For the first time, two astronomers have explained the diversity of galaxy shapes seen in the universe. The scientists, Dr. Nick Devereux of Embry-Riddle University in Arizona, and Dr. Andrew Benson of the California Institute of Technology (Caltech) tracked the evolution of galaxies over thirteen billion years from the early Universe to the present day. Their results appear in the journal, Monthly Notices of the Royal Astronomical Society. Devereux has been with Embry-Riddle over ten years and is a professor in their Department of Physics.
Galaxies are the collections of stars, planets, gas and dust that make up most of the visible part of the cosmos. The smallest have a few million and the largest as many as a million million (a trillion) stars.
American astronomer, Edwin Hubble, first developed taxonomy for galaxies in the 1930s that has since become known as the ‘Hubble Sequence’. There are three basic shapes: spiral, where arms of material wind out in a disk from a small central bulge; barred spirals, where the arms wind out in a disk from a larger bar of material and elliptical, where the galaxy’s stars are distributed more evenly in a bulge without arms or disk. For comparison, the galaxy we live in, the Milky Way, has between two and four hundred thousand million stars and is classified as a barred spiral.
Explaining the Hubble Sequence is complex. The different types clearly result from different evolutionary paths but until now a detailed explanation has eluded scientists.
Benson and Devereux combined data from the infrared Two Micron All Sky Survey (2MASS) with their sophisticated GALFORM computer model to reproduce the evolutionary history of the Universe over thirteen billion years. To their surprise, their computations reproduced not only the different galaxy shapes but also their relative numbers.
“We were completely astonished that our model predicted both the abundance and diversity of galaxy types so precisely,” said Devereux. “It really boosts my confidence in the model,” added Benson.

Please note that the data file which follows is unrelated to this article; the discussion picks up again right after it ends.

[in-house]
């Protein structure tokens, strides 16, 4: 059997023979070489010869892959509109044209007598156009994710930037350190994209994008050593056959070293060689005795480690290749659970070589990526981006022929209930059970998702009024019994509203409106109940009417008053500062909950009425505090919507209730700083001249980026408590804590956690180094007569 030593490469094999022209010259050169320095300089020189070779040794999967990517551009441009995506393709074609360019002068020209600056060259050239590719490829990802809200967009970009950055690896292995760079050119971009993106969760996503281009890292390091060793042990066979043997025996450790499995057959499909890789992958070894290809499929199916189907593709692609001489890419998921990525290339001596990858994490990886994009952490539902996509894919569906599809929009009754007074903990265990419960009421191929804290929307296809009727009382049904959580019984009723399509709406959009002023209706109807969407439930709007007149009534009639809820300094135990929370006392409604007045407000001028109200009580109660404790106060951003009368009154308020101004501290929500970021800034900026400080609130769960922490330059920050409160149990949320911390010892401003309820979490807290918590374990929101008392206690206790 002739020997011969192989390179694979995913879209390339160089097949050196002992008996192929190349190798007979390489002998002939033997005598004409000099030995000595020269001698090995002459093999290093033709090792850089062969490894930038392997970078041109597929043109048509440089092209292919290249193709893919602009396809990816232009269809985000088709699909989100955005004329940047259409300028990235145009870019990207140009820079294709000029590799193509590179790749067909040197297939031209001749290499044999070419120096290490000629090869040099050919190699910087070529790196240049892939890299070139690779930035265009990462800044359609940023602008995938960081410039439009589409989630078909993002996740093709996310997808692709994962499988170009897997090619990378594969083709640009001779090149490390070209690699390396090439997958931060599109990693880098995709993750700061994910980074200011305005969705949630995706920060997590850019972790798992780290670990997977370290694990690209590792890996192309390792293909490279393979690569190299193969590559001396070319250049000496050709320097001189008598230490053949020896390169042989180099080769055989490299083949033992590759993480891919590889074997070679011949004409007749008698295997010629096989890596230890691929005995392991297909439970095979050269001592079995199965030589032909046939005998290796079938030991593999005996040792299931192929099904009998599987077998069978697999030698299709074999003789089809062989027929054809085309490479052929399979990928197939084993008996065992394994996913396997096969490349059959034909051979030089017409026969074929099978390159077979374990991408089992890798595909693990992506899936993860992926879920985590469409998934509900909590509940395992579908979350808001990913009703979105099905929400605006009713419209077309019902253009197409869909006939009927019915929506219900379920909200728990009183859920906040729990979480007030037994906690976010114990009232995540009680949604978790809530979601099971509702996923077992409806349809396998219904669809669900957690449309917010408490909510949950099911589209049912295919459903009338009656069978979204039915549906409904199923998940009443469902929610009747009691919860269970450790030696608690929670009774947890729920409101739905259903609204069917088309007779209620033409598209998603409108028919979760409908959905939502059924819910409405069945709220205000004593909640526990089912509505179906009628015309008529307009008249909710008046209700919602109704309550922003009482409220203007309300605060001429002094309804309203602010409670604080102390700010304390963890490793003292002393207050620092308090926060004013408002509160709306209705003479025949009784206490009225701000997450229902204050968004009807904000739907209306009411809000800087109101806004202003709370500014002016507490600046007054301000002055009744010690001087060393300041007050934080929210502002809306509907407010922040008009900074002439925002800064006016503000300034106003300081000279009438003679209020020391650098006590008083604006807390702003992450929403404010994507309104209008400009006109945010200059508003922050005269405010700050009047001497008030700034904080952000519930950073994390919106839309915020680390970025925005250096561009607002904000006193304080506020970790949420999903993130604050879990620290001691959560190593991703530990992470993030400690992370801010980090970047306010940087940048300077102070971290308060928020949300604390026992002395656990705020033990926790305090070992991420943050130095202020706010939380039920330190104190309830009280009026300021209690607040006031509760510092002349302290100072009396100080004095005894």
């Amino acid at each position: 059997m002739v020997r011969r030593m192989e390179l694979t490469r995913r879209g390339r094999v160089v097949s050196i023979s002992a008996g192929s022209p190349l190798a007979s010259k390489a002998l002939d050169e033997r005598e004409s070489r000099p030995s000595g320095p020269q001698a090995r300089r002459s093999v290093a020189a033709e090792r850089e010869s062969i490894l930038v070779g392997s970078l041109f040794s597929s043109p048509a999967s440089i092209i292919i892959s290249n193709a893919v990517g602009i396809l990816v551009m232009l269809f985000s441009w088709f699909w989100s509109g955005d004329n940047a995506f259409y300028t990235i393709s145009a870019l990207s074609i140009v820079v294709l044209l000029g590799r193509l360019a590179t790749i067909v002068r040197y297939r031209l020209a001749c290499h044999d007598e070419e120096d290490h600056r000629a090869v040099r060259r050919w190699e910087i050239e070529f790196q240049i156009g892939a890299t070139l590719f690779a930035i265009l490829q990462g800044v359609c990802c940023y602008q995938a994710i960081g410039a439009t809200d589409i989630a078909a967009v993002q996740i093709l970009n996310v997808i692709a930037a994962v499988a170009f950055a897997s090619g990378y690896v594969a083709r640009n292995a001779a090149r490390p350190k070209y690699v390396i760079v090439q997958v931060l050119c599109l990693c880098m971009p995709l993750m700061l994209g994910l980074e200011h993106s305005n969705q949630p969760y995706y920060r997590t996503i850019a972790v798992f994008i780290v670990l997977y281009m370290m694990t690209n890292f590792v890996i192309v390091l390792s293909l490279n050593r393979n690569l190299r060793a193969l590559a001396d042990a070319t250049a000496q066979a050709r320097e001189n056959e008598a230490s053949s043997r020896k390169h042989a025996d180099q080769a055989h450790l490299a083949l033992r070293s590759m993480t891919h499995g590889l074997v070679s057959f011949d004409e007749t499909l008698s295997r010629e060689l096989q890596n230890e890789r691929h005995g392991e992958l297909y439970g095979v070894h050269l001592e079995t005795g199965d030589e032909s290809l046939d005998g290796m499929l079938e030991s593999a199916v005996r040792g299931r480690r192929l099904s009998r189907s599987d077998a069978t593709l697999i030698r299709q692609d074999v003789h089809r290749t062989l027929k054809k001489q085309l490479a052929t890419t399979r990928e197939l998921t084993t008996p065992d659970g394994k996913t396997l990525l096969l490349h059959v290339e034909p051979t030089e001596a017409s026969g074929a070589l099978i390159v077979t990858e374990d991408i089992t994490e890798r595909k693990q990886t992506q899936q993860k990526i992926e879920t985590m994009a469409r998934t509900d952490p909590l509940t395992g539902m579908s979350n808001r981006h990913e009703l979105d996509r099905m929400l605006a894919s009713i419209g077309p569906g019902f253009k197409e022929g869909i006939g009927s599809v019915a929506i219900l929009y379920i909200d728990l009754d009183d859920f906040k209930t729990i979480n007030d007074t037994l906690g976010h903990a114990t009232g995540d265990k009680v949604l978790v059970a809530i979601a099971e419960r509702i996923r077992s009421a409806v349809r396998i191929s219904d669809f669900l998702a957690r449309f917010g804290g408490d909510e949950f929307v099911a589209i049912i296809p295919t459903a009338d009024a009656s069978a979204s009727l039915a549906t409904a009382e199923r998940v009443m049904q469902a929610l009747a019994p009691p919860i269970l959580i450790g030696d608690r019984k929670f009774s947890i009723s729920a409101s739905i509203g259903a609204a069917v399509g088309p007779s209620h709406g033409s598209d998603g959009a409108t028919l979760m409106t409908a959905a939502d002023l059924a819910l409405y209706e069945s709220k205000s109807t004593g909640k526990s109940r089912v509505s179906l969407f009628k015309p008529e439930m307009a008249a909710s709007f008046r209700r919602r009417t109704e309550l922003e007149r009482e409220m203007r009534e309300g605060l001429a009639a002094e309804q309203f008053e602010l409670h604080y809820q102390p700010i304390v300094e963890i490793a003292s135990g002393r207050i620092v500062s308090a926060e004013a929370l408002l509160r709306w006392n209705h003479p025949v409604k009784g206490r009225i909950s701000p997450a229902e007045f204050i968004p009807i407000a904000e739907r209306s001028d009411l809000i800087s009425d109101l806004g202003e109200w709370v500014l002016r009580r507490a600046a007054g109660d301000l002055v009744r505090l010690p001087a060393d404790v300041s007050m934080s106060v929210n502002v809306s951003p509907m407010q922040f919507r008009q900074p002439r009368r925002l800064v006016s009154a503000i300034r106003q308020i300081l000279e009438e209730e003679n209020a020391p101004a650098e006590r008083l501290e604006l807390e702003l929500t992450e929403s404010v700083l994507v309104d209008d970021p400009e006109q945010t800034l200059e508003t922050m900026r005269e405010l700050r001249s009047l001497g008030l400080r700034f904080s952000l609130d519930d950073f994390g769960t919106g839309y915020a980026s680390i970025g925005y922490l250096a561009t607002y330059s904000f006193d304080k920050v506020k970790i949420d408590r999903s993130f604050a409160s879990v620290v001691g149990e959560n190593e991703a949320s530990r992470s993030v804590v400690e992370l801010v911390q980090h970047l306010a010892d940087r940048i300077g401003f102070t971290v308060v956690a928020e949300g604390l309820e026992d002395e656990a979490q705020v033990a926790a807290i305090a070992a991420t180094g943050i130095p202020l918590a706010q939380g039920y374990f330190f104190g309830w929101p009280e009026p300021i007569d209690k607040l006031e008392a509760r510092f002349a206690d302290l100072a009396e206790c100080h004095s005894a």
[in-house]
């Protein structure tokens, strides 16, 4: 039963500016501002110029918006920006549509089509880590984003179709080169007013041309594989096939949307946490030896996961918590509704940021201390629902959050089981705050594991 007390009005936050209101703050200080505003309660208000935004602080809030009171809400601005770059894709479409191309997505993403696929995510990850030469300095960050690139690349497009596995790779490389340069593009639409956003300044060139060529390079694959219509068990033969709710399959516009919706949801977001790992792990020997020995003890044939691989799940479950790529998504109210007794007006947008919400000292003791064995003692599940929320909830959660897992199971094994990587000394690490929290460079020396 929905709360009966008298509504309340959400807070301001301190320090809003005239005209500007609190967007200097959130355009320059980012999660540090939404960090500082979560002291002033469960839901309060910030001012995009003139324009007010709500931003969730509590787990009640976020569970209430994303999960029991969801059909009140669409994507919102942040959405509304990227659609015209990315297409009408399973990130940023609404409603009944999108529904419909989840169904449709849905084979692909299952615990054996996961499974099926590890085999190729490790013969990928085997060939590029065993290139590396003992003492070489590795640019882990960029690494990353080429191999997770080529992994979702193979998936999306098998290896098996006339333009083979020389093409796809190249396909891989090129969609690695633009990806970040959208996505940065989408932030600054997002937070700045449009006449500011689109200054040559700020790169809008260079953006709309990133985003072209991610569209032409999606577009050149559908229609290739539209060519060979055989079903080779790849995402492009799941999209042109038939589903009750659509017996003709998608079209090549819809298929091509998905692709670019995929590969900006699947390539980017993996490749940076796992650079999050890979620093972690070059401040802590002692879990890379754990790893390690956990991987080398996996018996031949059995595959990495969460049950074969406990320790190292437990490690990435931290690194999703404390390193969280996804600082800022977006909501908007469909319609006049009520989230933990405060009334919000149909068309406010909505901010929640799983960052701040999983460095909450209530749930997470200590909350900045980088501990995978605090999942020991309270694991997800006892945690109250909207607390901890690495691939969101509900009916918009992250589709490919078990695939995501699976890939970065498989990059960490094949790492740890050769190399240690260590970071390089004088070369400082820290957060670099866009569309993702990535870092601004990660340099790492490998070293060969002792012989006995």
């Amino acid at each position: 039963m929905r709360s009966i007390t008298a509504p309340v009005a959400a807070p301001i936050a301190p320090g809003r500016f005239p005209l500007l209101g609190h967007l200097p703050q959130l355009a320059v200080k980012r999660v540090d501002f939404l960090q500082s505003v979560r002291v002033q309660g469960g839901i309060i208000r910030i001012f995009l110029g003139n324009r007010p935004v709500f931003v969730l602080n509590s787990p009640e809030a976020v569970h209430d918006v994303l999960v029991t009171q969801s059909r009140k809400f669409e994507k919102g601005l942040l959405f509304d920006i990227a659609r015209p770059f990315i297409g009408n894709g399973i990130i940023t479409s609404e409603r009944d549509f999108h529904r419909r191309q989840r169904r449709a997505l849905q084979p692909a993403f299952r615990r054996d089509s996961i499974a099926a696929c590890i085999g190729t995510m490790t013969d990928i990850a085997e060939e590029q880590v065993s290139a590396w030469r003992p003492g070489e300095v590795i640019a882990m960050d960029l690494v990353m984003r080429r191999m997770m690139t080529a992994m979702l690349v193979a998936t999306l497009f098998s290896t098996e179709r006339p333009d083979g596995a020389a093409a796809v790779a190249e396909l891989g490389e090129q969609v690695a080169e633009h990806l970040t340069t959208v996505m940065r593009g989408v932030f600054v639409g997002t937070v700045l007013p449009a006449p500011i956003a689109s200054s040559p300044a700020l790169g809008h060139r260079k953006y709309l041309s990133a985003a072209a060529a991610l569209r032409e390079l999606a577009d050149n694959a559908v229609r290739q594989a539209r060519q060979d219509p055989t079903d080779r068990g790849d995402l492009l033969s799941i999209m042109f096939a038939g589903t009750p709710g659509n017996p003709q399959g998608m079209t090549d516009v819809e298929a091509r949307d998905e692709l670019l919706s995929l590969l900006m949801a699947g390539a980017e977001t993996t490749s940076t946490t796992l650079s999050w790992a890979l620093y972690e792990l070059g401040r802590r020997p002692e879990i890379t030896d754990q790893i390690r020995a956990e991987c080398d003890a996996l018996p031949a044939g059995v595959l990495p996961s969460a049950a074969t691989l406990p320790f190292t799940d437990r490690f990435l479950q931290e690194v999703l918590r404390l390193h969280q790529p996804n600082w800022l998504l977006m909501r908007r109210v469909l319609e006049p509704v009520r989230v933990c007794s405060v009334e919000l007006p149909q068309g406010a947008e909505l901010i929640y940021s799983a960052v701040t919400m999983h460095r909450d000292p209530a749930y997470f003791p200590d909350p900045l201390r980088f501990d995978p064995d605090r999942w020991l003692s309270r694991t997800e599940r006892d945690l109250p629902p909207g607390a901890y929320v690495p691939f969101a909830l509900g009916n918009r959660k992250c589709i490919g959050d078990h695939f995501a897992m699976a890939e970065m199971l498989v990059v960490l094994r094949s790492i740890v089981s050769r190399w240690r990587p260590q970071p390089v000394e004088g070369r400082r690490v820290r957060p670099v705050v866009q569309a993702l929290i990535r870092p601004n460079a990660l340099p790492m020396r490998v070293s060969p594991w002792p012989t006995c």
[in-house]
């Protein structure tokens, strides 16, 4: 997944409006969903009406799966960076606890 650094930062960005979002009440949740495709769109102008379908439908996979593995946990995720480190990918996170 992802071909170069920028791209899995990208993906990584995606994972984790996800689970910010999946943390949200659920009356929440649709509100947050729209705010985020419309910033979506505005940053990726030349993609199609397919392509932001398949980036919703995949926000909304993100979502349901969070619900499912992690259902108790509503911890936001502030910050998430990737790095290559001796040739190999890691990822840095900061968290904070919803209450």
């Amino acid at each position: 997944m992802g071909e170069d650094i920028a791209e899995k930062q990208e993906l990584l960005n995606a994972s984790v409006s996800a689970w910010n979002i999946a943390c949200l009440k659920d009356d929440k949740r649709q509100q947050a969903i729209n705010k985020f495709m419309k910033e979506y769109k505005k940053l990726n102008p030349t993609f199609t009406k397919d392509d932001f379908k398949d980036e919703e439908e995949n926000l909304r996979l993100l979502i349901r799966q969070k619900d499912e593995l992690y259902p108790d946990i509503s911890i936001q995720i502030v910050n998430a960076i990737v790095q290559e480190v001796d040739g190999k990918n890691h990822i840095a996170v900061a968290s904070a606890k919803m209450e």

The astronomers’ model is underpinned by and endorses the ‘Lambda Cold Dark Matter’ model of the Universe. Here ‘Lambda’ is the mysterious ‘dark energy’ component believed to make up about 72% of the cosmos, with cold dark matter making up another 23%. Just 4% of the Universe consists of the familiar visible or ‘baryonic’ matter that makes up the stars and planets of which galaxies are comprised.
Galaxies are thought to be embedded in very large haloes of dark matter and Benson and Devereux believe these to be crucial to their evolution. Their model suggests that the number of mergers between these haloes and their galaxies drives the final outcome – elliptical galaxies result from multiple mergers whereas disk galaxies have seen none at all. Our Milky Way galaxy’s barred spiral shape suggests it has seen a complex evolutionary history, with only a few minor collisions and at least one episode where the inner disk collapsed to form the large central bar.
“These new findings set a clear direction for future research. Our goal now is to compare the model predictions with observations of more distant galaxies seen in images obtained with the Hubble and those of the soon to be launched James Webb Space Telescope (JWST)”, said Devereux.
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A preprint of the MNRAS paper can be found at http://arxiv.org/abs/0911.4480
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